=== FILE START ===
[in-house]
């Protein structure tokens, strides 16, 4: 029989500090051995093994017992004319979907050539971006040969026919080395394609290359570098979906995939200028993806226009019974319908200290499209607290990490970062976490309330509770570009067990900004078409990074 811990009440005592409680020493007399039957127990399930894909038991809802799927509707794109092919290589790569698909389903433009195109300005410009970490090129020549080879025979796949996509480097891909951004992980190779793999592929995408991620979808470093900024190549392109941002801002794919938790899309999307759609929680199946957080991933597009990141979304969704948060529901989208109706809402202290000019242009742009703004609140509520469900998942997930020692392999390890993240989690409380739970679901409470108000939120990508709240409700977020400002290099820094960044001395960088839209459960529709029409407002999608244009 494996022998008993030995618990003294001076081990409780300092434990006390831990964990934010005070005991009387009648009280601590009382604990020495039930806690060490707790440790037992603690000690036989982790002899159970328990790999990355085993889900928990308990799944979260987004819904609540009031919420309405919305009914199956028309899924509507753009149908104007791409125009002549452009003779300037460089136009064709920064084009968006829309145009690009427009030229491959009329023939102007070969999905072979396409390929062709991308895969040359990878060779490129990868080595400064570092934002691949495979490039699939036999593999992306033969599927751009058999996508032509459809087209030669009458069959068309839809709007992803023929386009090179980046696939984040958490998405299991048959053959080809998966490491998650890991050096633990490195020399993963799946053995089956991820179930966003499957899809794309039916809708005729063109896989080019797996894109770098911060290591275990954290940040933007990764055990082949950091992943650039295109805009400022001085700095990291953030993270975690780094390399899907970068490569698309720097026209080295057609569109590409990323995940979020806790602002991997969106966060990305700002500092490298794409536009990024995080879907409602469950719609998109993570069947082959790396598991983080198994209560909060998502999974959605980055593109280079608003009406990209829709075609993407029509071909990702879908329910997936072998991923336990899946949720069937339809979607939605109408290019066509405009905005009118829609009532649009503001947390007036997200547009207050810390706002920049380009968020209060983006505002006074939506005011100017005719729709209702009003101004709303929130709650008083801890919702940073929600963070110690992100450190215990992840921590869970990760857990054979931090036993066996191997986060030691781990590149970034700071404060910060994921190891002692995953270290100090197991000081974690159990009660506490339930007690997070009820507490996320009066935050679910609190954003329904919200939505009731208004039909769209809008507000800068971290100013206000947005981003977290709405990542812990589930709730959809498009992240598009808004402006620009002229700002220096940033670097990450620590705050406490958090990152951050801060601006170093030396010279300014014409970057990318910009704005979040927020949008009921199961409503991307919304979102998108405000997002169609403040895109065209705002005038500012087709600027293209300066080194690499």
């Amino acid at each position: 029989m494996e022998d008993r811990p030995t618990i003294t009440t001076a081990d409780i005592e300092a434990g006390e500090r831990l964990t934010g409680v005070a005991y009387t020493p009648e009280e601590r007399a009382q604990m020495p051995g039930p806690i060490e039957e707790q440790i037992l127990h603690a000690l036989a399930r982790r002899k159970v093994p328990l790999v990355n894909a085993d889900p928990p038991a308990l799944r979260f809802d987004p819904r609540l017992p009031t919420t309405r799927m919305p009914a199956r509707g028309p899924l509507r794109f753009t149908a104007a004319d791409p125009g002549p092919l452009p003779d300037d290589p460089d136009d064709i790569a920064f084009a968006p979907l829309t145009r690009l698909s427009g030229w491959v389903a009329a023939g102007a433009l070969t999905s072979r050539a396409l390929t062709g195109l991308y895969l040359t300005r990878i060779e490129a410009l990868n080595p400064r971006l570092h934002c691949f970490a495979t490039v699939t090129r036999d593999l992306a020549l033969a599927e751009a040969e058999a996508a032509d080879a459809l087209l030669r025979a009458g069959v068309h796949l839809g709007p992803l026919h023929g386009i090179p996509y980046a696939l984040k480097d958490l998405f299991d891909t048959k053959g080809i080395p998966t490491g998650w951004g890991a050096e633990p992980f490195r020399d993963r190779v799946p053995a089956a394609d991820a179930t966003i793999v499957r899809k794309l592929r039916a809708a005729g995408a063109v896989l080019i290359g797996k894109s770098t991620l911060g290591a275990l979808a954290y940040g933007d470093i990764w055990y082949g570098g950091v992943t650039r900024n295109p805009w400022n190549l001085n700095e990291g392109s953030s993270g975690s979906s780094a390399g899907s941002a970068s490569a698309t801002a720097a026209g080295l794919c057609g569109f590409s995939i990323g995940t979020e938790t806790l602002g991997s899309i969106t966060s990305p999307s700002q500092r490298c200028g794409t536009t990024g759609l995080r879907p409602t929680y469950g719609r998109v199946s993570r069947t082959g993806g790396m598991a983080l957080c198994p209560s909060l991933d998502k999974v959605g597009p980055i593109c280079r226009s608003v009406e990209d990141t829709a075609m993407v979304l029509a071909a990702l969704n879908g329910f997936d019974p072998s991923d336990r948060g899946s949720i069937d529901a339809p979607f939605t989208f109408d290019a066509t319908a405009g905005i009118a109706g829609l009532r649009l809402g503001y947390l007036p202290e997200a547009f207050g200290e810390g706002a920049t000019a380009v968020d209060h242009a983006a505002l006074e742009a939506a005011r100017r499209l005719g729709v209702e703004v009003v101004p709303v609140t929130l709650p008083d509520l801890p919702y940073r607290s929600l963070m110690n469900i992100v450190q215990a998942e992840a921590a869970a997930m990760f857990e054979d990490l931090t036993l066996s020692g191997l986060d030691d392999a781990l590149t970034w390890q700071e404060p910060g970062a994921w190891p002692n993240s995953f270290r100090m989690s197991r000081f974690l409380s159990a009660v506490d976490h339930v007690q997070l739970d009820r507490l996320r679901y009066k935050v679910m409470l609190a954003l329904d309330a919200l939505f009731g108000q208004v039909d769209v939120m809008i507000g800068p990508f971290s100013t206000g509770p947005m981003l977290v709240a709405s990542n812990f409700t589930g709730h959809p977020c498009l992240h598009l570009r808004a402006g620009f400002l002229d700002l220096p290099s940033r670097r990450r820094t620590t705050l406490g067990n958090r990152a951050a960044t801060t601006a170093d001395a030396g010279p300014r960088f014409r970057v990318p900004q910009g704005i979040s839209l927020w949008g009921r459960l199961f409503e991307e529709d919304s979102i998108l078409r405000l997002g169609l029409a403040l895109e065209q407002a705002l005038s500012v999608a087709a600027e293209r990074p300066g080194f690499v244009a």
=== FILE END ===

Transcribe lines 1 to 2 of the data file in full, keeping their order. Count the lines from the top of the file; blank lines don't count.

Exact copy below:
[in-house]
């Protein structure tokens, strides 16, 4: 029989500090051995093994017992004319979907050539971006040969026919080395394609290359570098979906995939200028993806226009019974319908200290499209607290990490970062976490309330509770570009067990900004078409990074 811990009440005592409680020493007399039957127990399930894909038991809802799927509707794109092919290589790569698909389903433009195109300005410009970490090129020549080879025979796949996509480097891909951004992980190779793999592929995408991620979808470093900024190549392109941002801002794919938790899309999307759609929680199946957080991933597009990141979304969704948060529901989208109706809402202290000019242009742009703004609140509520469900998942997930020692392999390890993240989690409380739970679901409470108000939120990508709240409700977020400002290099820094960044001395960088839209459960529709029409407002999608244009 494996022998008993030995618990003294001076081990409780300092434990006390831990964990934010005070005991009387009648009280601590009382604990020495039930806690060490707790440790037992603690000690036989982790002899159970328990790999990355085993889900928990308990799944979260987004819904609540009031919420309405919305009914199956028309899924509507753009149908104007791409125009002549452009003779300037460089136009064709920064084009968006829309145009690009427009030229491959009329023939102007070969999905072979396409390929062709991308895969040359990878060779490129990868080595400064570092934002691949495979490039699939036999593999992306033969599927751009058999996508032509459809087209030669009458069959068309839809709007992803023929386009090179980046696939984040958490998405299991048959053959080809998966490491998650890991050096633990490195020399993963799946053995089956991820179930966003499957899809794309039916809708005729063109896989080019797996894109770098911060290591275990954290940040933007990764055990082949950091992943650039295109805009400022001085700095990291953030993270975690780094390399899907970068490569698309720097026209080295057609569109590409990323995940979020806790602002991997969106966060990305700002500092490298794409536009990024995080879907409602469950719609998109993570069947082959790396598991983080198994209560909060998502999974959605980055593109280079608003009406990209829709075609993407029509071909990702879908329910997936072998991923336990899946949720069937339809979607939605109408290019066509405009905005009118829609009532649009503001947390007036997200547009207050810390706002920049380009968020209060983006505002006074939506005011100017005719729709209702009003101004709303929130709650008083801890919702940073929600963070110690992100450190215990992840921590869970990760857990054979931090036993066996191997986060030691781990590149970034700071404060910060994921190891002692995953270290100090197991000081974690159990009660506490339930007690997070009820507490996320009066935050679910609190954003329904919200939505009731208004039909769209809008507000800068971290100013206000947005981003977290709405990542812990589930709730959809498009992240598009808004402006620009002229700002220096940033670097990450620590705050406490958090990152951050801060601006170093030396010279300014014409970057990318910009704005979040927020949008009921199961409503991307919304979102998108405000997002169609403040895109065209705002005038500012087709600027293209300066080194690499």